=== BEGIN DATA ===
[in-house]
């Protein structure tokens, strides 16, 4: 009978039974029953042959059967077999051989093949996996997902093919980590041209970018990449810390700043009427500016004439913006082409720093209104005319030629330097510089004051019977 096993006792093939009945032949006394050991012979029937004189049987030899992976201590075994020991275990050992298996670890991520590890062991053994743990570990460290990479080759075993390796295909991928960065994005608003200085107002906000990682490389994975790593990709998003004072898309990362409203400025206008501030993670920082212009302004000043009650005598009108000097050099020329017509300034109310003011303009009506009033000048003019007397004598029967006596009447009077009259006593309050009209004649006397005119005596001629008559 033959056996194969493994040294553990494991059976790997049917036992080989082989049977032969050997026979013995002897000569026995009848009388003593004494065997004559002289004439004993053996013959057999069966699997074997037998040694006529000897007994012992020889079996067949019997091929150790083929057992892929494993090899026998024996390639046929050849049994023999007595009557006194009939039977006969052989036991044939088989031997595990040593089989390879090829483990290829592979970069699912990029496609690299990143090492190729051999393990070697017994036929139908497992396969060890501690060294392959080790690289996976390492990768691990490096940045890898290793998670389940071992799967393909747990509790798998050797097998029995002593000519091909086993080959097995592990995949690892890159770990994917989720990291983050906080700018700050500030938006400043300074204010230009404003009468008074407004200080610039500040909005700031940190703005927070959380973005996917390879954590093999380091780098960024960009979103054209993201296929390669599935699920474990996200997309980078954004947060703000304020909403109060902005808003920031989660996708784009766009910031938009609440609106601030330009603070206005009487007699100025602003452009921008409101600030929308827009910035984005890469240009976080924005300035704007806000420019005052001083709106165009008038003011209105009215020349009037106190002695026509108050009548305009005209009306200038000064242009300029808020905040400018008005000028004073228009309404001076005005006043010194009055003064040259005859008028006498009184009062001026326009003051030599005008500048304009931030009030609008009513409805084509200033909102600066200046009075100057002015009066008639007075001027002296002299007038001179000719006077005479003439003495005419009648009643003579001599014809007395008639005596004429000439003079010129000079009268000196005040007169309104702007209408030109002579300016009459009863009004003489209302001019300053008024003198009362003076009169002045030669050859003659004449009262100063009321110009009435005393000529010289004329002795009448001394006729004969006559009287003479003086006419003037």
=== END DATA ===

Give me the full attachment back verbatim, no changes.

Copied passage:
[in-house]
């Protein structure tokens, strides 16, 4: 009978039974029953042959059967077999051989093949996996997902093919980590041209970018990449810390700043009427500016004439913006082409720093209104005319030629330097510089004051019977 096993006792093939009945032949006394050991012979029937004189049987030899992976201590075994020991275990050992298996670890991520590890062991053994743990570990460290990479080759075993390796295909991928960065994005608003200085107002906000990682490389994975790593990709998003004072898309990362409203400025206008501030993670920082212009302004000043009650005598009108000097050099020329017509300034109310003011303009009506009033000048003019007397004598029967006596009447009077009259006593309050009209004649006397005119005596001629008559 033959056996194969493994040294553990494991059976790997049917036992080989082989049977032969050997026979013995002897000569026995009848009388003593004494065997004559002289004439004993053996013959057999069966699997074997037998040694006529000897007994012992020889079996067949019997091929150790083929057992892929494993090899026998024996390639046929050849049994023999007595009557006194009939039977006969052989036991044939088989031997595990040593089989390879090829483990290829592979970069699912990029496609690299990143090492190729051999393990070697017994036929139908497992396969060890501690060294392959080790690289996976390492990768691990490096940045890898290793998670389940071992799967393909747990509790798998050797097998029995002593000519091909086993080959097995592990995949690892890159770990994917989720990291983050906080700018700050500030938006400043300074204010230009404003009468008074407004200080610039500040909005700031940190703005927070959380973005996917390879954590093999380091780098960024960009979103054209993201296929390669599935699920474990996200997309980078954004947060703000304020909403109060902005808003920031989660996708784009766009910031938009609440609106601030330009603070206005009487007699100025602003452009921008409101600030929308827009910035984005890469240009976080924005300035704007806000420019005052001083709106165009008038003011209105009215020349009037106190002695026509108050009548305009005209009306200038000064242009300029808020905040400018008005000028004073228009309404001076005005006043010194009055003064040259005859008028006498009184009062001026326009003051030599005008500048304009931030009030609008009513409805084509200033909102600066200046009075100057002015009066008639007075001027002296002299007038001179000719006077005479003439003495005419009648009643003579001599014809007395008639005596004429000439003079010129000079009268000196005040007169309104702007209408030109002579300016009459009863009004003489209302001019300053008024003198009362003076009169002045030669050859003659004449009262100063009321110009009435005393000529010289004329002795009448001394006729004969006559009287003479003086006419003037």